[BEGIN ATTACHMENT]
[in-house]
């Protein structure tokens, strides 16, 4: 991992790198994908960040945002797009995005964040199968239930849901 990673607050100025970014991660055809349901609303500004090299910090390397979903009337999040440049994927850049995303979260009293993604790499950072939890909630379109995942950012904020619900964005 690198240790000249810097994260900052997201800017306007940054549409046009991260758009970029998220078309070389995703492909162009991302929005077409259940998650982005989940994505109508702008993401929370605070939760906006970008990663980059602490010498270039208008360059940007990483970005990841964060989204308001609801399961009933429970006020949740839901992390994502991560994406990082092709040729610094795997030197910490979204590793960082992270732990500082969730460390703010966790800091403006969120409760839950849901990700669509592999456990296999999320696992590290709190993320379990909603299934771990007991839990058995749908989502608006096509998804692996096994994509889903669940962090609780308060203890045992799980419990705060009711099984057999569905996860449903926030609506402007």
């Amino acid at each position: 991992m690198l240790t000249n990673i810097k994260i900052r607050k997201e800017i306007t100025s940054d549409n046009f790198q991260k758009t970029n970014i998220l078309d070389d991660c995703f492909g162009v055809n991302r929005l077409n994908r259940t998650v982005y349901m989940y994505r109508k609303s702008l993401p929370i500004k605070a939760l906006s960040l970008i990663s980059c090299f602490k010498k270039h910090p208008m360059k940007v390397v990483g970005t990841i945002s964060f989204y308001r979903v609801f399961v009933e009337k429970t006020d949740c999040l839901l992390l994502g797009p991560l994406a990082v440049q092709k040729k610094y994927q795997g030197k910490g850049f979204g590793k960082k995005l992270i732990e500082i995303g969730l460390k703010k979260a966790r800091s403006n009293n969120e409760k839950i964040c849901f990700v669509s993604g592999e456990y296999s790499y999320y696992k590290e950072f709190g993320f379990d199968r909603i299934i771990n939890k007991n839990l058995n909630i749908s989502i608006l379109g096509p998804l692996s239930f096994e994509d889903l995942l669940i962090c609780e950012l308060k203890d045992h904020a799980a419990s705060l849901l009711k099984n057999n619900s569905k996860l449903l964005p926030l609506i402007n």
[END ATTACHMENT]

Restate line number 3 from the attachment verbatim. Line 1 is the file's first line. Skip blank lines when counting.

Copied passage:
């Amino acid at each position: 991992m690198l240790t000249n990673i810097k994260i900052r607050k997201e800017i306007t100025s940054d549409n046009f790198q991260k758009t970029n970014i998220l078309d070389d991660c995703f492909g162009v055809n991302r929005l077409n994908r259940t998650v982005y349901m989940y994505r109508k609303s702008l993401p929370i500004k605070a939760l906006s960040l970008i990663s980059c090299f602490k010498k270039h910090p208008m360059k940007v390397v990483g970005t990841i945002s964060f989204y308001r979903v609801f399961v009933e009337k429970t006020d949740c999040l839901l992390l994502g797009p991560l994406a990082v440049q092709k040729k610094y994927q795997g030197k910490g850049f979204g590793k960082k995005l992270i732990e500082i995303g969730l460390k703010k979260a966790r800091s403006n009293n969120e409760k839950i964040c849901f990700v669509s993604g592999e456990y296999s790499y999320y696992k590290e950072f709190g993320f379990d199968r909603i299934i771990n939890k007991n839990l058995n909630i749908s989502i608006l379109g096509p998804l692996s239930f096994e994509d889903l995942l669940i962090c609780e950012l308060k203890d045992h904020a799980a419990s705060l849901l009711k099984n057999n619900s569905k996860l449903l964005p926030l609506i402007n």